• Setting it up this way gives an input range of 0-5V and a step size of 5V/255 ~ 20 mV. This seems OK, but I am doing some testing.
  • I have not explicitly drawn it this way, but in cases where fewer than 8 bits are needed (e.g., the omniPD, which only needs 5), the bits should be addressed beginning with the MSB to ensure greatest immunity to digitization noise. In this case, the effective step size increases by a factor of 28-N.
  • A preliminary current budget suggests that even if all 8 outputs are driving relays and they are all engaged, this should still not overload the 5-V regulator in the device.
  • As shown on the omniPD schematic, there should be jumper switches on each microBIO-compatible device that allow the user to either hard-set any parameter or tie it to BIO control. So, this is a completely optional plug-and-play control scheme that may be added or removed at any time.

Here is a simplified diagram and a preliminary schematic:

microBIO.png microBIO.pdf

I built a test circuit to make sure it all worked as expected. In the video below, I've wired up LEDs to indicate the 8 digital outputs (sorry---couldn't find enough bare LEDs so there are 3 red ones and 5 stacked green pairs, with the pairs tied together as one) and I'm driving the analog input with a triangle wave. At the start of the video, I'm not triggering, and you can see the digital outputs changing wildly. At 0:09, I engage the 555 triggering and you can see it starts sampling twice a second or so, with no apparent chattering. I plan to do a more detailed test of this with the real test stand in the ATF.



microBIO test from Zach Korth on Vimeo.

  1029   Mon Mar 3 00:20:24 2014 ZachElectronicsControl SystemTesting microBIO with digital system

On Friday, I tested the prototype microBIO with the test stand in the ATF. To do this, I built a library part into the ATF model:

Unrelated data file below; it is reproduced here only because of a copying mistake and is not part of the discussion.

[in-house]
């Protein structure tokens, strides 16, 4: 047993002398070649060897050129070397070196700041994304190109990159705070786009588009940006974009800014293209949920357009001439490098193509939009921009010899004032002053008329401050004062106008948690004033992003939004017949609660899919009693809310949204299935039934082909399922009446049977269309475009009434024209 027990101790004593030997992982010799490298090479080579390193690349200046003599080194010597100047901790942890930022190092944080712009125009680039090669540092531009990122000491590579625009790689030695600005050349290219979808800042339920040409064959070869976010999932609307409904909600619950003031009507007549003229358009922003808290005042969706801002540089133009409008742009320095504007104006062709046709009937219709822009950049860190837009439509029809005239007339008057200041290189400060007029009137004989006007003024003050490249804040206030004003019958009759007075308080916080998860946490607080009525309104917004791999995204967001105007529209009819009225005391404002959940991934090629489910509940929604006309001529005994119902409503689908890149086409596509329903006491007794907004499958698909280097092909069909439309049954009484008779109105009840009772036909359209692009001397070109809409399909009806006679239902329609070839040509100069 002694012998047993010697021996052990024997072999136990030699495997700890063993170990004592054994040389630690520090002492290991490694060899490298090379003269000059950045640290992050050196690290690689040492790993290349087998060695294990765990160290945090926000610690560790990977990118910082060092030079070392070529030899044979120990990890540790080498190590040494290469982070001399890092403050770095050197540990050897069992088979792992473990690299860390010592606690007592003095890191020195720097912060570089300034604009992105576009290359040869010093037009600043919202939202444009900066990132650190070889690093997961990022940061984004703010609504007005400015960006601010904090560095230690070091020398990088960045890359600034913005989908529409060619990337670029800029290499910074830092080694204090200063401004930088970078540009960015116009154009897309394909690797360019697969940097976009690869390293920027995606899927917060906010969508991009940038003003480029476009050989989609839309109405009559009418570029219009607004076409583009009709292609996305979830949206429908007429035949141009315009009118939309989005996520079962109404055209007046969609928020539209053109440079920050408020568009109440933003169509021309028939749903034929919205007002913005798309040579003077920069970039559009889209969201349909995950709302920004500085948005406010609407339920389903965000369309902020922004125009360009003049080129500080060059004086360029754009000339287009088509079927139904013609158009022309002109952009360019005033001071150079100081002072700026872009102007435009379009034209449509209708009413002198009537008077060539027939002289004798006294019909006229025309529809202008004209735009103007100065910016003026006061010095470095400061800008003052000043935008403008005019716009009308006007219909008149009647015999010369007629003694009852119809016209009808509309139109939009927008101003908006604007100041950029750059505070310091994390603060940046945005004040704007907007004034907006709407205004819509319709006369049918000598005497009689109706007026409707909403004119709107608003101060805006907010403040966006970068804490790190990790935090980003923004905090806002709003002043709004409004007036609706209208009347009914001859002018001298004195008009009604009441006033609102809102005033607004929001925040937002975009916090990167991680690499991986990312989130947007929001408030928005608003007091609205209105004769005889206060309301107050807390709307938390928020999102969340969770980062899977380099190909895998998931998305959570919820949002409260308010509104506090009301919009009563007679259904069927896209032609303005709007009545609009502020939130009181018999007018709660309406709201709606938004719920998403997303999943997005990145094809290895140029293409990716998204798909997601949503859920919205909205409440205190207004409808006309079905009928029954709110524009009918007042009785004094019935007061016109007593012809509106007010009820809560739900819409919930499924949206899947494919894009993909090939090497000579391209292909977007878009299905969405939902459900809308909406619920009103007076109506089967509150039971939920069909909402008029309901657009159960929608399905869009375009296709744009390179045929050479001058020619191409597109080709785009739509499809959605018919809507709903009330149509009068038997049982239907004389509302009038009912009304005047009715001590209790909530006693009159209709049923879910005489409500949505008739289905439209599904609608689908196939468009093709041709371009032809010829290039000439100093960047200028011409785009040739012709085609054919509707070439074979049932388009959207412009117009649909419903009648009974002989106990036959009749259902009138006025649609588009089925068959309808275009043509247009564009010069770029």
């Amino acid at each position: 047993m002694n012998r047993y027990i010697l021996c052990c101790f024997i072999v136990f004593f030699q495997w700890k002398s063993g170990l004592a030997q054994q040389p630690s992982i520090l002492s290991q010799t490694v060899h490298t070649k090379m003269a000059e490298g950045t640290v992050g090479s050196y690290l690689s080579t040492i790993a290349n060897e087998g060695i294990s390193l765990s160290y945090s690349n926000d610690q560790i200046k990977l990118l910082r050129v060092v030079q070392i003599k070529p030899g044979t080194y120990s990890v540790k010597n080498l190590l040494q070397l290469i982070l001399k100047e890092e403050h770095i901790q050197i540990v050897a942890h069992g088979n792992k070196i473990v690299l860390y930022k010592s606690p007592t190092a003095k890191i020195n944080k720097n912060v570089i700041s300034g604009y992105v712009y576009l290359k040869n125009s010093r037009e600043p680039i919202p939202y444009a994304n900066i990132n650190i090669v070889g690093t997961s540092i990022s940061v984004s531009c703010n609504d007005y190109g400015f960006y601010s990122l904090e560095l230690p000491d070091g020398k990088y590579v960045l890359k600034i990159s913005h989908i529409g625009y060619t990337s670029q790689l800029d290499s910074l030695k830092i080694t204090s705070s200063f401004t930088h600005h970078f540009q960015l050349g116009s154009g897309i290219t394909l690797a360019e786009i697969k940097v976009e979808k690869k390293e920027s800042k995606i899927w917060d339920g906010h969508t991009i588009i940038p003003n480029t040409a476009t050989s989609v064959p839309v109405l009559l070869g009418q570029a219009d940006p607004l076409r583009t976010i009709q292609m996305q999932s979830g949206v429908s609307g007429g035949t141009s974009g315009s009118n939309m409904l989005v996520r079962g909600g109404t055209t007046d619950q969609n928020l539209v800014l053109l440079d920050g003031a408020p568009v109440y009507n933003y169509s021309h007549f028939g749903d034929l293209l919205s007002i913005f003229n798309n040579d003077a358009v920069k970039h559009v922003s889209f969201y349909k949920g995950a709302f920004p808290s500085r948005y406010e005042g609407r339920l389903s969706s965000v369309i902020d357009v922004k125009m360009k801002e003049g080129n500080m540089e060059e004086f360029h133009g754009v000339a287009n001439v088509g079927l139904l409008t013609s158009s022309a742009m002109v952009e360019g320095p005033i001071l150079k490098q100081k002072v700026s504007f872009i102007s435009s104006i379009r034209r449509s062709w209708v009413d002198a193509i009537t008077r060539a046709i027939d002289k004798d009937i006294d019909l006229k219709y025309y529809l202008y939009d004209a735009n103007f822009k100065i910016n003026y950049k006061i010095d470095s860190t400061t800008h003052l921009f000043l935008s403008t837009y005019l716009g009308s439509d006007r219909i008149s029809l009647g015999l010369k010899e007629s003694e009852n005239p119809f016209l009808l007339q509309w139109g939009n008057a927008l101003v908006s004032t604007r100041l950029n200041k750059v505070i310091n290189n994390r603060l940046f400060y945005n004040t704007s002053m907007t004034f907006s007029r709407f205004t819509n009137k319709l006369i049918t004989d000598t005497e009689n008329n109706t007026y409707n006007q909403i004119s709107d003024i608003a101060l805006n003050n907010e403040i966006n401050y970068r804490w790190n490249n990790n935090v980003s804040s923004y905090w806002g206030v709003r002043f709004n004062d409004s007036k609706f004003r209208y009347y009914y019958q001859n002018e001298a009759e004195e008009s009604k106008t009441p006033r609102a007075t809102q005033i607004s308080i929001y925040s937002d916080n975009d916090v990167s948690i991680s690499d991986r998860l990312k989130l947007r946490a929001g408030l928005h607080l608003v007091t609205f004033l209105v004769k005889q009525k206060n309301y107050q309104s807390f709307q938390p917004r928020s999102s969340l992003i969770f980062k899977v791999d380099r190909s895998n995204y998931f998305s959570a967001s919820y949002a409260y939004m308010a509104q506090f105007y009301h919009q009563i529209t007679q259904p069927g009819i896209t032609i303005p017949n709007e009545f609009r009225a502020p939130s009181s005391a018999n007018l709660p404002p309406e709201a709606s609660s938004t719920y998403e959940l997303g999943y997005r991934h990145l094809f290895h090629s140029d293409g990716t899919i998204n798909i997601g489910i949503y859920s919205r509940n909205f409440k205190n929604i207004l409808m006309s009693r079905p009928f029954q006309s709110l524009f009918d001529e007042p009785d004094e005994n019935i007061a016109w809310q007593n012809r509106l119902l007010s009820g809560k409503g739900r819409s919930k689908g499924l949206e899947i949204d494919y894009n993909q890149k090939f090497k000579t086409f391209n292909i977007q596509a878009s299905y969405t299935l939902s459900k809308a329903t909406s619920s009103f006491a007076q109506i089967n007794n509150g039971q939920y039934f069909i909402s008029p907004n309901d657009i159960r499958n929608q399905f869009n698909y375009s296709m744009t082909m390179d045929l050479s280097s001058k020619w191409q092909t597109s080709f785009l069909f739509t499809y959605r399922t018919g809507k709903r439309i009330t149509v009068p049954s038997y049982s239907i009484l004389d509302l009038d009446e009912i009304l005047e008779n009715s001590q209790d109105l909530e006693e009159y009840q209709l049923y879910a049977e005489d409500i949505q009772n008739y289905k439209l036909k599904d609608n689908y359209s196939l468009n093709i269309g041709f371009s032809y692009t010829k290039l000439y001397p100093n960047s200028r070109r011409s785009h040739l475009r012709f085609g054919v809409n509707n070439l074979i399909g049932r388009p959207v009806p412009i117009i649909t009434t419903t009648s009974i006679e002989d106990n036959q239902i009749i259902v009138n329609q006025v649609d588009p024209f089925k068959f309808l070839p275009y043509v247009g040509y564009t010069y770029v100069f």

This takes EPICS binary inputs corresponding to each of the 8 controller bits and combines them into the appropriate analog signal to be decoded by the uBIO.

Everything seems to work as expected, but there is some sort of problem with the DAC not being able to maintain voltages above around 4 V (with the output gain [V/ct] being compressed before that point, as well). I do not think that there should be a problem with driving the ADC0804 with a differential signal, and that was the plan to avoid ground loops in the final scheme. I isolated the signal with a floating SR560, and, while it made it a little better, the problem didn't go away. More head scratching and testing required.

Here is a video showing where I switch bits 1-5 on and off with the MEDM screen. I didn't mess with 6-8 because the effect mentioned above leads to errors with them. Note that I turn them both on and off sequentially from 1-5, so different analog signal ranges are explored in each case.


microBIO test 2 from Zach Korth on Vimeo.

  1033   Mon Mar 10 21:14:05 2014 ZachDailyProgressstuff happensBeam jitter to modematching unlikely (re: PDH2)


When I plugged anything into the DAQ_EXC input on CRYO-001, from open cables to 50 Ohm terminators, the loop started oscillating. I could make the oscillation go away by changing the gain knob. This implies that plugging anything into DAQ_ECX changes the loop gain. This is baffling at first glance.

This is a shitty effect that Nic has found and mentioned before. The output stage of the PDH2 is a fancy-pants thing that was copied from the Rich uPDH design, and then we thought it would be fine to add the DAC_EXC injection without having any problems. We were wrong, in general, because adding a path to ground from this point through a resistance comparable to or smaller than the others in the stage's network changes the gain in the non-inverting configuration. This can be fixed by making R26 >> R24,R25 at the expense of lower excitation range.

There also appears to be a parasitic high-frequency path when the port is left open, which leads to a bump in the TF at 10 MHz, regardless of the INV setting. Therefore, it also creates a notch when out of phase with the main path. We don't know exactly how this happens, but clearly it's affected by what is connected to the DAC EXC input, so we terminate it.

Note that the former effect is what caused the oscillation when you plugged in the 50 ohm terminator (by changing the gain), while the latter is what caused it when you plugged in an open cable (by opening the parasitic path or by affecting the notch via the capacitance).

So, I would replace R26 with something bigger than 2.2k and terminate DAC_EXC when not in use.

  1103   Mon Jun 23 23:49:49 2014 ZachLaserSiFiCavity axis angle shift vs g-factor

To decide whether or not we can go with 1" windows (easier and cheaper than 2"), here is a conservative calculation of the expected cavity axis shift as a function of the (symmetric) g-factor we choose.